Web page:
I just returned from a men´s retreat with my church and got the opportunity to play with a bunch of other musicians for the first time. I play with my son (on guitar) whenever I can but this was the first time I could play with a grupo de músicos. Voy a contar the story in a later post. For now, here are a couple of resources for Spanglish that I found and enjoyed.
Diccionario del Espanglish: http://members.tripod.com/~nelson_g/spanglish.html
Parte de Don Quixote en el Espanglish: http://www.cuadernoscervantes.com/art_40_quixote.html
Spanglish Computer terms: http://www.esi2.us.es/~jon/spanglist.html
And wikipedia, of course, has an article: http://en.wikipedia.org/wiki/Spanglish
The wikipedia article is interesting to me because it delimits different types of what one might call "Spanglish." I had noticed this myself: the above "Diccionario" for example, mostly consists of one type of "Spanglish," English words that were taken more or less directly into Spanish ("parkear", "watchar", "breka", etc.) The other type of "Spanglish," as linguists call it "code-switching," is what I enjoy intermixing real English and real Spanish words in the same sentence. Although I prefer the latter type, I can't find myself condemning the former ("parkear") type of Spanglish: we do it in English all the time, of course - words and expressions like "bon vivant," "tout de suite," "aficionado," "calaboose" (ok, so that's a really old word - I still like it), etc. Nobody condemns it when English speakers do it, but suddenly it's a bad thing when Spanish speakers do it. It seems to me that it's just another example of people who think they're smarter than the rest of us, and who decide what's allowable (better yet, fashionable) and what isn't.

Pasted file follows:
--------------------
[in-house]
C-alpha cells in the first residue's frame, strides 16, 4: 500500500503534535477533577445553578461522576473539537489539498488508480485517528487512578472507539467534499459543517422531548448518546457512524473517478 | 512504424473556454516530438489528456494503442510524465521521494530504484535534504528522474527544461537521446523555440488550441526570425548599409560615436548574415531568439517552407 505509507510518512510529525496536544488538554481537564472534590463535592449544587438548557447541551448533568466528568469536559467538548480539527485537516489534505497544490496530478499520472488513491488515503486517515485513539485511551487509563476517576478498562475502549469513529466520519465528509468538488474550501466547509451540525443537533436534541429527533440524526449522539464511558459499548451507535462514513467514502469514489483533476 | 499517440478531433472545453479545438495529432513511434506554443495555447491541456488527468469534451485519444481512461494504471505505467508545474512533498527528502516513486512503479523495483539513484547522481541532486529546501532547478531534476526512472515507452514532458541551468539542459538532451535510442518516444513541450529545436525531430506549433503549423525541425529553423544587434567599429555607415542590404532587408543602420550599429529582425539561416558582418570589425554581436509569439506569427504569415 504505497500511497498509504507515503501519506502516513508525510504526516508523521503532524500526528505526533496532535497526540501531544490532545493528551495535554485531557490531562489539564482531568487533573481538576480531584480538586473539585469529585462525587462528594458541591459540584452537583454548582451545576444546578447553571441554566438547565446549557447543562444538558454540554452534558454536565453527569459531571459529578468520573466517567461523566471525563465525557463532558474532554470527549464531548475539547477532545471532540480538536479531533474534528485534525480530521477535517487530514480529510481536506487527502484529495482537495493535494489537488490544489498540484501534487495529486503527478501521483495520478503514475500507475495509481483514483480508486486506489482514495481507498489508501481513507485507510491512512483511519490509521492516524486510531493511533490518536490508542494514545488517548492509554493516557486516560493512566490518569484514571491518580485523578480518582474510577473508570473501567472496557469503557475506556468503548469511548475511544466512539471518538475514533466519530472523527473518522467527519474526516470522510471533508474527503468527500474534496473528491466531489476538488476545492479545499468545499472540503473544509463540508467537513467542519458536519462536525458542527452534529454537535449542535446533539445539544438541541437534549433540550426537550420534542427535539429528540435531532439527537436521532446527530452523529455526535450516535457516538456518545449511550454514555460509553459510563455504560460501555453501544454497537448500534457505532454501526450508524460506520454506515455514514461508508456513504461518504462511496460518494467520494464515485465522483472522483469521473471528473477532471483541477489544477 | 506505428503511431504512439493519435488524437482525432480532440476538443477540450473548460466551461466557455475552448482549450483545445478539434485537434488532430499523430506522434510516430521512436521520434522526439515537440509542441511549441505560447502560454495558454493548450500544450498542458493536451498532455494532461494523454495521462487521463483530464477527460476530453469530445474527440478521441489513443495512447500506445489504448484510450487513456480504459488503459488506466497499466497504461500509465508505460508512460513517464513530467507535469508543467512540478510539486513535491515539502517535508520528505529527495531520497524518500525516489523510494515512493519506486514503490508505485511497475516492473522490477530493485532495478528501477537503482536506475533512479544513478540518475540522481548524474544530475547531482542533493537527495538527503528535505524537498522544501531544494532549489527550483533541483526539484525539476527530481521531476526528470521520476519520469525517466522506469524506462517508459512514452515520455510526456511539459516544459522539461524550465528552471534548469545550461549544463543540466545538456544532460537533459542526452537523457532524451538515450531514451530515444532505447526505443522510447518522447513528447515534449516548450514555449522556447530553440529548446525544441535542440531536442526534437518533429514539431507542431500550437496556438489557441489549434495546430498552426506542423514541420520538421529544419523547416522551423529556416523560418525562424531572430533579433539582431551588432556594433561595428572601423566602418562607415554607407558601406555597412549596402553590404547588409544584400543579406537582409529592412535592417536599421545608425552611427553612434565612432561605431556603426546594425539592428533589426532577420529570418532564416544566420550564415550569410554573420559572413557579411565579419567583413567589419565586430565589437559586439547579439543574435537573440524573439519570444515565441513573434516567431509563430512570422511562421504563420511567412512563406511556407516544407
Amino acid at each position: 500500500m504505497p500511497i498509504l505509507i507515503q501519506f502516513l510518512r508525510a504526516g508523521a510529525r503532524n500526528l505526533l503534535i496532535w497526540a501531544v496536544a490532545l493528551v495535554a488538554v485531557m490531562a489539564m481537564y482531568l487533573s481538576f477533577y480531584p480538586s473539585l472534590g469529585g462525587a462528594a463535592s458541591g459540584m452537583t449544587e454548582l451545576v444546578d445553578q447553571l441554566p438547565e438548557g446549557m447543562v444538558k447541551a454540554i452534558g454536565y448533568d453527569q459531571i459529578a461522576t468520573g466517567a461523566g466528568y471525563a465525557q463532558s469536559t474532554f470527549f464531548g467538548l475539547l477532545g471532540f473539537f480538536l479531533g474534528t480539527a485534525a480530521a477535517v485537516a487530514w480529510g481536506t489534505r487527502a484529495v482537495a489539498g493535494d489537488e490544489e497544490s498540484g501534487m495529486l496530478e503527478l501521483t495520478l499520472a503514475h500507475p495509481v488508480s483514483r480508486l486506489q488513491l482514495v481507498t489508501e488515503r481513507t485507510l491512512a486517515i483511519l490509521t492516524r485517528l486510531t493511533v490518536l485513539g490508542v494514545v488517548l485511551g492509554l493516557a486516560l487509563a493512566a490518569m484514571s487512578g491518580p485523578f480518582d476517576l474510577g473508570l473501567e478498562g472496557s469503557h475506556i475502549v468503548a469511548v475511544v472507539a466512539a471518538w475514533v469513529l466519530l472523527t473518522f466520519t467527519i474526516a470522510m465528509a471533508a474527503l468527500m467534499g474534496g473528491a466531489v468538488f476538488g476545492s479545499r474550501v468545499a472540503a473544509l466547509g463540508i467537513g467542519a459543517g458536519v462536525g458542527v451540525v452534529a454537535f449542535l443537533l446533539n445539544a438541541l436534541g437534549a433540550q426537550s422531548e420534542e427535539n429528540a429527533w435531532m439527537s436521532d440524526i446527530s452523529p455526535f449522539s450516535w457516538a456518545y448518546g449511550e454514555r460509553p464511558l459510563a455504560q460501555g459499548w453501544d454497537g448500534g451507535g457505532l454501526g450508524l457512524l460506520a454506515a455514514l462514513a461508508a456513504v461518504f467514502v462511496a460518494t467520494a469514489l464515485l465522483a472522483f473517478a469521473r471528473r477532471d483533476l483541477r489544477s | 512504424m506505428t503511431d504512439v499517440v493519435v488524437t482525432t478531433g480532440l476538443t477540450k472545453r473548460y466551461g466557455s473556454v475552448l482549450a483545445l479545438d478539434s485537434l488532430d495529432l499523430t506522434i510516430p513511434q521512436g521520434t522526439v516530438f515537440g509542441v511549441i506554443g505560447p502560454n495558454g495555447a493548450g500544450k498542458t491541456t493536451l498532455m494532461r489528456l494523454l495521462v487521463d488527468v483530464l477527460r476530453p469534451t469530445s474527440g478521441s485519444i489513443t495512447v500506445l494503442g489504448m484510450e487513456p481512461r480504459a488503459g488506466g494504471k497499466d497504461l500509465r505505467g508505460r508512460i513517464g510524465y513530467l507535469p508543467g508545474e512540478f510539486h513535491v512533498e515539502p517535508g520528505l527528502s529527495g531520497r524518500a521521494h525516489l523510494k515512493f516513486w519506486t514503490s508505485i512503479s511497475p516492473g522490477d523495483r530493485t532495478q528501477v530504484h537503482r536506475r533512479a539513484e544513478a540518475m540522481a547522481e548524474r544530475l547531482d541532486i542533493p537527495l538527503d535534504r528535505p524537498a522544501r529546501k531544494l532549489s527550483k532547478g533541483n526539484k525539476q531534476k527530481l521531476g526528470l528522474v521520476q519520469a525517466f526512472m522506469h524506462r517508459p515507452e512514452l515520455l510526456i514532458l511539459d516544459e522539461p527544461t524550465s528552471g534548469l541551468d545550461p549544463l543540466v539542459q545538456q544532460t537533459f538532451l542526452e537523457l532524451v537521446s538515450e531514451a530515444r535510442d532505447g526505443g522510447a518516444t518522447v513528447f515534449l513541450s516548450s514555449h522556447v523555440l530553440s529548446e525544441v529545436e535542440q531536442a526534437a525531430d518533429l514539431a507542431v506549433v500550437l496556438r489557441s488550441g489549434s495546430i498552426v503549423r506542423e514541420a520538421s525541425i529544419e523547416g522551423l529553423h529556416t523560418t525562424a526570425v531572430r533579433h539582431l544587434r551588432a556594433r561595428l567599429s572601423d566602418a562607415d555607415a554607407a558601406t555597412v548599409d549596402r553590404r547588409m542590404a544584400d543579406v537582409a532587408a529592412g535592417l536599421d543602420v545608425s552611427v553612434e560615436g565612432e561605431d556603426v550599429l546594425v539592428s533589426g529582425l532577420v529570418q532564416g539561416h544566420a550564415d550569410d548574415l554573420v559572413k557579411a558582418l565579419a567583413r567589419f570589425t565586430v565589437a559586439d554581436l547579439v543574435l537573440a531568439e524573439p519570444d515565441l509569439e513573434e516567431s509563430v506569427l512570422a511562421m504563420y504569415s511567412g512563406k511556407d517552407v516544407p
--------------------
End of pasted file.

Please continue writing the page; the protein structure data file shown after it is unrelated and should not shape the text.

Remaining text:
In fact, thinking about it, the only place that I draw the line is when lazy anglophones make up the bogus Spanish words; when they say "argumento" when they should really say "discusión", or "carpeta" instead of "alfombra." Languages should be able to change, but let those who really know the language do it.
Unfortunately, wikipedia omits the best reason to speak the "code switching" Spanglish, from what I've found: it's fun, and it's easier than speaking full time in a language that's not your native one. I've been part of Spanglish conversations with people who spoke English probably as well as I speak Spanish, each of us switching back and forth rather than trying to remember words we have trouble with. It works well.